Chapter VII Spirit: 

[Nature] always speaks of Spirit. It suggests the absolute. It is a perpetual effect. It is a great shadow pointing always to the sun behind us. The aspect of nature is devout. Like the figure of Jesus, she stands with bended head, and hands folded upon the breast. The happiest man is he who learns from nature the lesson of worship. 

…the noblest ministry of nature is to stand as the apparition of God. It is the organ through which the universal spirit speaks to the individual, and strives to lead back the individual to it.

…Is not the landscape, every glimpse of which hath a grandeur, a face of him?

Chapter VIII: Prospects

The invariable mark of wisdom is to see the miraculous in the common.

no wonder mary oliver called herself a student, first and most, of emerson, who taught her — and us — that “the heart’s spiritual awakening” is “the true work of our lives.”

and with that i leave you to your own musings on the true work of our lives, the Book of Nature, and its most brilliant disciples and diviners….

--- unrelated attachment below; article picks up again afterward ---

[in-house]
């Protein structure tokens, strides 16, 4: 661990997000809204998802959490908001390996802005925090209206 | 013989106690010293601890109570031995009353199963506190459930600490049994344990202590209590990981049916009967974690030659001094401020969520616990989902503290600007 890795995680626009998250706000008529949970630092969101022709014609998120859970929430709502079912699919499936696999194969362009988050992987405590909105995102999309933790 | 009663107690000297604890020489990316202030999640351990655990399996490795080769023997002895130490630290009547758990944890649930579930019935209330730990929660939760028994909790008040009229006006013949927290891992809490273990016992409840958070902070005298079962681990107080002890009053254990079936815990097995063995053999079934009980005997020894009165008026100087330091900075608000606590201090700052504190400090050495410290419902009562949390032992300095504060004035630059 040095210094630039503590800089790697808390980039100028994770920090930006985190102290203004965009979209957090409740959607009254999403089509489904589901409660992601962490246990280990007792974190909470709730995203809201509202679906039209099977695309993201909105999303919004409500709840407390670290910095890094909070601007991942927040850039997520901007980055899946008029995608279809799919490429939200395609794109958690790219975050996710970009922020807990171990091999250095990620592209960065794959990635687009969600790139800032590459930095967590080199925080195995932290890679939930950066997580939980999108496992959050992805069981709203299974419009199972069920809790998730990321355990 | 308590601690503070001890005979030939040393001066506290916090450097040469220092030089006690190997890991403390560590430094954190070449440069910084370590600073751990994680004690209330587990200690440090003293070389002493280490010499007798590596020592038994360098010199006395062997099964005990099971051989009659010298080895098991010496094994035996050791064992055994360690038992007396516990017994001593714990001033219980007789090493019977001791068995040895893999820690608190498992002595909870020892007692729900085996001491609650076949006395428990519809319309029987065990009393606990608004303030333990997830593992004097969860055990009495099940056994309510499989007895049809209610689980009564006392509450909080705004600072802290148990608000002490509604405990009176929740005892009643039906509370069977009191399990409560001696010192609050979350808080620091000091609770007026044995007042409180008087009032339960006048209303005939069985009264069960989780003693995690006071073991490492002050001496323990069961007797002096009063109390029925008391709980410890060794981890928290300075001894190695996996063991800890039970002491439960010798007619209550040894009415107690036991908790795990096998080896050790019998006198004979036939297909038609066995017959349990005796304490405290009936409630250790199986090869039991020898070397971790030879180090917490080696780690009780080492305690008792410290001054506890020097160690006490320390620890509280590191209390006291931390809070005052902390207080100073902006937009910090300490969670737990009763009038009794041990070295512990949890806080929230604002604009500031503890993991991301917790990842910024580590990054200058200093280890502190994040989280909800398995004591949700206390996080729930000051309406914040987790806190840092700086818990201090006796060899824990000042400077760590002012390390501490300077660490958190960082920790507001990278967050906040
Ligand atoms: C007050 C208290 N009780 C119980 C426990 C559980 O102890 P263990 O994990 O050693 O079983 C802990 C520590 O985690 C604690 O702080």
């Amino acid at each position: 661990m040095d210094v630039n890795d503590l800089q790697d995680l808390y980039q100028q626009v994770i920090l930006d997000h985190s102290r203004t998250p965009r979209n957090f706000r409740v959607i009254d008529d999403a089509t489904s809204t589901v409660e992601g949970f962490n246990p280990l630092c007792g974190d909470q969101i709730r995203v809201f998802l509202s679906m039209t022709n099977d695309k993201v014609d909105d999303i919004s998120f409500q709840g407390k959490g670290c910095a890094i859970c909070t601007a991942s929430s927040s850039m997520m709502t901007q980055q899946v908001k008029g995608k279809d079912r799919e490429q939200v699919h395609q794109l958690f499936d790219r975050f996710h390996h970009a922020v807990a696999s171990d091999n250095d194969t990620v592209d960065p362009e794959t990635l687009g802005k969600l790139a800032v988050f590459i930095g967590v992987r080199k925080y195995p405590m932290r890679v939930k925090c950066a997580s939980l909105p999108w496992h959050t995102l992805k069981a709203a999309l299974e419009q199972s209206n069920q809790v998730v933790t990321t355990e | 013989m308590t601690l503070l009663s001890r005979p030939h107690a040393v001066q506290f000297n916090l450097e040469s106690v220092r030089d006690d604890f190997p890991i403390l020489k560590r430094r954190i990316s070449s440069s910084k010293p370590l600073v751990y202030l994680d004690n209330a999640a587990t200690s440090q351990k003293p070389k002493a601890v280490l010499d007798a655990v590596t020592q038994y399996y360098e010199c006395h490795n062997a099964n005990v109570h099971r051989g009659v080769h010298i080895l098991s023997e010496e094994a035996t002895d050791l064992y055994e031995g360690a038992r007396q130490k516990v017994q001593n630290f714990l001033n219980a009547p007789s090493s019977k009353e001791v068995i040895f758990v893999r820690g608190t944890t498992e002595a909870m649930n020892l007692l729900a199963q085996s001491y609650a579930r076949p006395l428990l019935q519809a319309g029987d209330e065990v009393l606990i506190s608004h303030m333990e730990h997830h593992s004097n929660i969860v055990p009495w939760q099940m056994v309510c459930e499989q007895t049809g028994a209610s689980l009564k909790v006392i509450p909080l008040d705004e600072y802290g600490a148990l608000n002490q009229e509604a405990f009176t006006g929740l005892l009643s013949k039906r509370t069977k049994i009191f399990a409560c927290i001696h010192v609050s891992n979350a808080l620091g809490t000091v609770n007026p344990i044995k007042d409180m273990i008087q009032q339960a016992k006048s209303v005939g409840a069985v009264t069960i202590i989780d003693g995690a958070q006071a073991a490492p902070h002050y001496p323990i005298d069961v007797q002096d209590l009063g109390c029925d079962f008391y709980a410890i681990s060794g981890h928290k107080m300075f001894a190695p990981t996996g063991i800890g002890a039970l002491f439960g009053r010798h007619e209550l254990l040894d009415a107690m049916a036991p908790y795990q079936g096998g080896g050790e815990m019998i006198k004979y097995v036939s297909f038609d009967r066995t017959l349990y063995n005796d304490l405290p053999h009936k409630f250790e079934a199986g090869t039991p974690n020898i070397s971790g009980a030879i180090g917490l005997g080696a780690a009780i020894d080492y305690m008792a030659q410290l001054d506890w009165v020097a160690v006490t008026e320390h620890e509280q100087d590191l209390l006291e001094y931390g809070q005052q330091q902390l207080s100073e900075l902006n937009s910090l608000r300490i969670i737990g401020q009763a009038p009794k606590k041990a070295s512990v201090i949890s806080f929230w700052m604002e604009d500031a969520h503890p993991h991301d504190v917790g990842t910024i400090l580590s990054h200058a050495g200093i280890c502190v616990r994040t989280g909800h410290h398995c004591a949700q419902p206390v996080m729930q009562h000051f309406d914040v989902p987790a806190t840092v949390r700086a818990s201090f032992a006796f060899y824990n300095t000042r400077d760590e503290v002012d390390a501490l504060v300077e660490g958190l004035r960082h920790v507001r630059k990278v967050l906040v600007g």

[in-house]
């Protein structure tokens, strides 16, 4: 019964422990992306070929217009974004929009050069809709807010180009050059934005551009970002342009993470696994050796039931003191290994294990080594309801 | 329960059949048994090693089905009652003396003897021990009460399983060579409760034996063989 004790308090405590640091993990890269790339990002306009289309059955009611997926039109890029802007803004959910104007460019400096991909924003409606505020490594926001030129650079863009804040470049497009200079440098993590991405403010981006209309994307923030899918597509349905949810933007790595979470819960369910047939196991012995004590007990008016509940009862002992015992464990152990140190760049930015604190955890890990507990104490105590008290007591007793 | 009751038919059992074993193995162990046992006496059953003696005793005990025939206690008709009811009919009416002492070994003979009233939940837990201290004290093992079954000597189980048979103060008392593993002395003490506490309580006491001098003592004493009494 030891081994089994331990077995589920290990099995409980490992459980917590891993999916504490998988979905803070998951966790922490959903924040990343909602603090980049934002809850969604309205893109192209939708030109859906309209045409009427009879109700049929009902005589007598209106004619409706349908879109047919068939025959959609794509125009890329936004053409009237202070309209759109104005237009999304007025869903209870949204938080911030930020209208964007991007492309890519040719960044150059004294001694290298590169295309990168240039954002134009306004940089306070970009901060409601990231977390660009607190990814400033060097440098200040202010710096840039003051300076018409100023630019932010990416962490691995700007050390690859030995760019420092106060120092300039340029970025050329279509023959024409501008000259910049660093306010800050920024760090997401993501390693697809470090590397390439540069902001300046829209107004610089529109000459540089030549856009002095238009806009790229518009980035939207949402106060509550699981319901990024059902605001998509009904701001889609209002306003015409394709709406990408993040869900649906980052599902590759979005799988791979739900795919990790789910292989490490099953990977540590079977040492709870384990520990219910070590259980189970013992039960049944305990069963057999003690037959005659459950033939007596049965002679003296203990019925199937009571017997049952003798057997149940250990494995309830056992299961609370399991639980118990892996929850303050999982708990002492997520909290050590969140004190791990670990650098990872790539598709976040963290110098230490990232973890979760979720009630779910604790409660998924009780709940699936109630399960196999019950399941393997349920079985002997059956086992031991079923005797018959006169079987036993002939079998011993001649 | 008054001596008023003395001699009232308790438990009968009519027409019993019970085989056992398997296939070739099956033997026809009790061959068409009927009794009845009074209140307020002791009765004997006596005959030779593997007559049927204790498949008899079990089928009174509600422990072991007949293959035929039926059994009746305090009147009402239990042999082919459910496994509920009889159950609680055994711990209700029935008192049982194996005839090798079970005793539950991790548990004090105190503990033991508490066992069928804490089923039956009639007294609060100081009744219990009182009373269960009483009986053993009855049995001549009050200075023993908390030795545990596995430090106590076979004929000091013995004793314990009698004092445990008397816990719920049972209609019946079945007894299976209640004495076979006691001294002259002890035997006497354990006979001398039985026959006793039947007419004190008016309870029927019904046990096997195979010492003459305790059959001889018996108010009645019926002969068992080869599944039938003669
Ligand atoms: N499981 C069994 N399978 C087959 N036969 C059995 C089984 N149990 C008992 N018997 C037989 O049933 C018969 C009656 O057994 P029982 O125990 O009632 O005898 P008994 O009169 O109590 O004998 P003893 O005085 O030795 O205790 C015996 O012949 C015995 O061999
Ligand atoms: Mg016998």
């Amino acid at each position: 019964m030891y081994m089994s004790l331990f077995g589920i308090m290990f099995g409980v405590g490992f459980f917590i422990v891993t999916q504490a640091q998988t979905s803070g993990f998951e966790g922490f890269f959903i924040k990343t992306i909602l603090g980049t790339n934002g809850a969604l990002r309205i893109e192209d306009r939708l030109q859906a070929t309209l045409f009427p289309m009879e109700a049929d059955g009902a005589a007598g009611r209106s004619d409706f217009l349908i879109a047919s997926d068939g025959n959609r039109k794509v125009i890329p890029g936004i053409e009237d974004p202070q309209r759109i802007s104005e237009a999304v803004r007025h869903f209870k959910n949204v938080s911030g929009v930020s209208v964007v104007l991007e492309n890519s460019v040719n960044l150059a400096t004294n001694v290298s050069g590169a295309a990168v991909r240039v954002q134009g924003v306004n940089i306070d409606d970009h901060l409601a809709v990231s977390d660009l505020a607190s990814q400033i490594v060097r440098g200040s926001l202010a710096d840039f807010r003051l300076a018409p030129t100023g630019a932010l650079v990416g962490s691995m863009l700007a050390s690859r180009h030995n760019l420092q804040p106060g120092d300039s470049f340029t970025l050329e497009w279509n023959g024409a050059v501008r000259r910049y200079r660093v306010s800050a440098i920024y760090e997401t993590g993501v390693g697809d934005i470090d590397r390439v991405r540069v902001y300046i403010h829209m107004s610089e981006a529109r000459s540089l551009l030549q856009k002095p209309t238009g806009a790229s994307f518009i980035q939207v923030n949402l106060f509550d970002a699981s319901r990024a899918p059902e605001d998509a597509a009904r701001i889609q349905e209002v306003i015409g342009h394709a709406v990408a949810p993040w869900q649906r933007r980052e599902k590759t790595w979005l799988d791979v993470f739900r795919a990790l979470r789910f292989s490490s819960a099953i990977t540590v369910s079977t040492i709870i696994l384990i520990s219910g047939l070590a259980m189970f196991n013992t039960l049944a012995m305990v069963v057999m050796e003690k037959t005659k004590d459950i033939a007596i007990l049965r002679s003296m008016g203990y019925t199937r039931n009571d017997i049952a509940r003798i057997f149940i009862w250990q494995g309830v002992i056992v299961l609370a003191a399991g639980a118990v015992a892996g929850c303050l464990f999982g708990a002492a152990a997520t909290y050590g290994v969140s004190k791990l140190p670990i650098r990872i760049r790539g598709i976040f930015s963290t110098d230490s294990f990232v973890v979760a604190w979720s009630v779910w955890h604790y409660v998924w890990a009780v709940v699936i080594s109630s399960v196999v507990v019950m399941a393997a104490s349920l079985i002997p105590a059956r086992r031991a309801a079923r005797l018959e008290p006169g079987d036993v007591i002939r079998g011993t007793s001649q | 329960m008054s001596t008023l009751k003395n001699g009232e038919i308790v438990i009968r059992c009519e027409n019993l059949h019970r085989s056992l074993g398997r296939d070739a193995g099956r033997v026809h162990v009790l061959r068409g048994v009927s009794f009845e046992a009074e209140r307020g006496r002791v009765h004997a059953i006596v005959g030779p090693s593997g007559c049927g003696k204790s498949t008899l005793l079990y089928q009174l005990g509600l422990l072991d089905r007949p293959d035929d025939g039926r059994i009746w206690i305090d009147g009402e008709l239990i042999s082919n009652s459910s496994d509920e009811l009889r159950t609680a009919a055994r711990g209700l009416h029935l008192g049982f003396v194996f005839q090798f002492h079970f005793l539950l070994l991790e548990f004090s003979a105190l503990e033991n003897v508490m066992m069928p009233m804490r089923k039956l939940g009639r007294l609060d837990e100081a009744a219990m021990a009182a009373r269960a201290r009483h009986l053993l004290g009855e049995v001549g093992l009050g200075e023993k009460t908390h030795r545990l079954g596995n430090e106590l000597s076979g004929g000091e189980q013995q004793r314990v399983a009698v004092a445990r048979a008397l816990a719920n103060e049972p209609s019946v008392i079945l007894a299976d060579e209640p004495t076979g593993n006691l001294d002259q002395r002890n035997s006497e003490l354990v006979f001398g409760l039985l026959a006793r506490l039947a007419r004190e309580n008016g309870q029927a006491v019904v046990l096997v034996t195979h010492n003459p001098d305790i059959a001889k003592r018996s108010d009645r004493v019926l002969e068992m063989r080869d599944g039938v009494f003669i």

who are your wisdom teachers, from the pages of the Book of Nature, or otherwise?

IMG_1276

one stack among many

survival, astonishingly

frost-crystals-on-glass-texture

the artistry of dawn, frozen against the windowpane

the weather people soothe us now with reports that it’s all of 9-without-a-minus-sign degrees. but the thermometer outside my kitchen window insists otherwise. it says 5, and not a micrometer higher. either way, that’s eons better than the -22, or 45 below with wind chill. and here along the windy shore of lake michigan, wind counts mightily. it always counts.

our house the other night was burping. or so it sounded. every once in a while through the night a thud arose from who knows where. sounded to me like things were crashing to the roof. i got up to check out the window, to see if i could see a falling something, to see if ice chunks were hurling toward the house. the next day’s news brought word that these ominous noises — these noises that had people rushing to their windows, to see if glass had shattered, limbs had fallen, or maybe stars had tumbled from the heavens — these noises were a phenomenon known as “frost quakes.” so defined as: “a seismic event that may be caused by a sudden cracking action in frozen soil or rock saturated with water or ice.” egad. yet another quirk to be added to the weather woes. count me among the ones who do not like “seismic events” in and under and all around my house.